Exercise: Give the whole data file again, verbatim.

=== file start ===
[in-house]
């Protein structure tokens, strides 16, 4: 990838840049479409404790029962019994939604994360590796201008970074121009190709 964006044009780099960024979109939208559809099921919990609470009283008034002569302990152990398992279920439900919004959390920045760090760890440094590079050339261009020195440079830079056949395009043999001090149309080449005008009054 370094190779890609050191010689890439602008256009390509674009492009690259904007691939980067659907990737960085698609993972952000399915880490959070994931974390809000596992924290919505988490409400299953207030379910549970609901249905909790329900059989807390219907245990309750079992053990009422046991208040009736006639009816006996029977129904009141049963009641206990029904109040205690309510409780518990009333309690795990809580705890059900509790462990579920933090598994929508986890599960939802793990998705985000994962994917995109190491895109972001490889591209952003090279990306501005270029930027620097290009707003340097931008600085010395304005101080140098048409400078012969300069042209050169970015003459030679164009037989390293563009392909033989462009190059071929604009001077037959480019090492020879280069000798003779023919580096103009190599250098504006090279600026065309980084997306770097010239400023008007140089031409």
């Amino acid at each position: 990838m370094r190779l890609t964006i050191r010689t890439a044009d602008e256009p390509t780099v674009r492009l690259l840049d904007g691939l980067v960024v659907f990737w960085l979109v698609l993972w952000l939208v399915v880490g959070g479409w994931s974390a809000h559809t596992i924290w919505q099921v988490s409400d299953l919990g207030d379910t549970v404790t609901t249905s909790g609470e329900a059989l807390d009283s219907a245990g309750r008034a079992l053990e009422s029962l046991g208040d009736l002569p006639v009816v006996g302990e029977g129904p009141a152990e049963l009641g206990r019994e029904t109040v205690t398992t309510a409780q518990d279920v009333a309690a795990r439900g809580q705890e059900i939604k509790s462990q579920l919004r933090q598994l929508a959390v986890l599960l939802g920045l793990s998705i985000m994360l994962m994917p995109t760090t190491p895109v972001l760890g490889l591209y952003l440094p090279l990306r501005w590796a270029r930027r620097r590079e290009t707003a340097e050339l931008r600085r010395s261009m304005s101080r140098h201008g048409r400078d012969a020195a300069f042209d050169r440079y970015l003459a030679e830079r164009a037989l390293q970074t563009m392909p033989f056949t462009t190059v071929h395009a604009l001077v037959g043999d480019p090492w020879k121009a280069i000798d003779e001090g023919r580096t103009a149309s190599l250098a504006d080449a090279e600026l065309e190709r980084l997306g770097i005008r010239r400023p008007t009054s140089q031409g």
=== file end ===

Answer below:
[in-house]
């Protein structure tokens, strides 16, 4: 990838840049479409404790029962019994939604994360590796201008970074121009190709 964006044009780099960024979109939208559809099921919990609470009283008034002569302990152990398992279920439900919004959390920045760090760890440094590079050339261009020195440079830079056949395009043999001090149309080449005008009054 370094190779890609050191010689890439602008256009390509674009492009690259904007691939980067659907990737960085698609993972952000399915880490959070994931974390809000596992924290919505988490409400299953207030379910549970609901249905909790329900059989807390219907245990309750079992053990009422046991208040009736006639009816006996029977129904009141049963009641206990029904109040205690309510409780518990009333309690795990809580705890059900509790462990579920933090598994929508986890599960939802793990998705985000994962994917995109190491895109972001490889591209952003090279990306501005270029930027620097290009707003340097931008600085010395304005101080140098048409400078012969300069042209050169970015003459030679164009037989390293563009392909033989462009190059071929604009001077037959480019090492020879280069000798003779023919580096103009190599250098504006090279600026065309980084997306770097010239400023008007140089031409």
């Amino acid at each position: 990838m370094r190779l890609t964006i050191r010689t890439a044009d602008e256009p390509t780099v674009r492009l690259l840049d904007g691939l980067v960024v659907f990737w960085l979109v698609l993972w952000l939208v399915v880490g959070g479409w994931s974390a809000h559809t596992i924290w919505q099921v988490s409400d299953l919990g207030d379910t549970v404790t609901t249905s909790g609470e329900a059989l807390d009283s219907a245990g309750r008034a079992l053990e009422s029962l046991g208040d009736l002569p006639v009816v006996g302990e029977g129904p009141a152990e049963l009641g206990r019994e029904t109040v205690t398992t309510a409780q518990d279920v009333a309690a795990r439900g809580q705890e059900i939604k509790s462990q579920l919004r933090q598994l929508a959390v986890l599960l939802g920045l793990s998705i985000m994360l994962m994917p995109t760090t190491p895109v972001l760890g490889l591209y952003l440094p090279l990306r501005w590796a270029r930027r620097r590079e290009t707003a340097e050339l931008r600085r010395s261009m304005s101080r140098h201008g048409r400078d012969a020195a300069f042209d050169r440079y970015l003459a030679e830079r164009a037989l390293q970074t563009m392909p033989f056949t462009t190059v071929h395009a604009l001077v037959g043999d480019p090492w020879k121009a280069i000798d003779e001090g023919r580096t103009a149309s190599l250098a504006d080449a090279e600026l065309e190709r980084l997306g770097i005008r010239r400023p008007t009054s140089q031409g």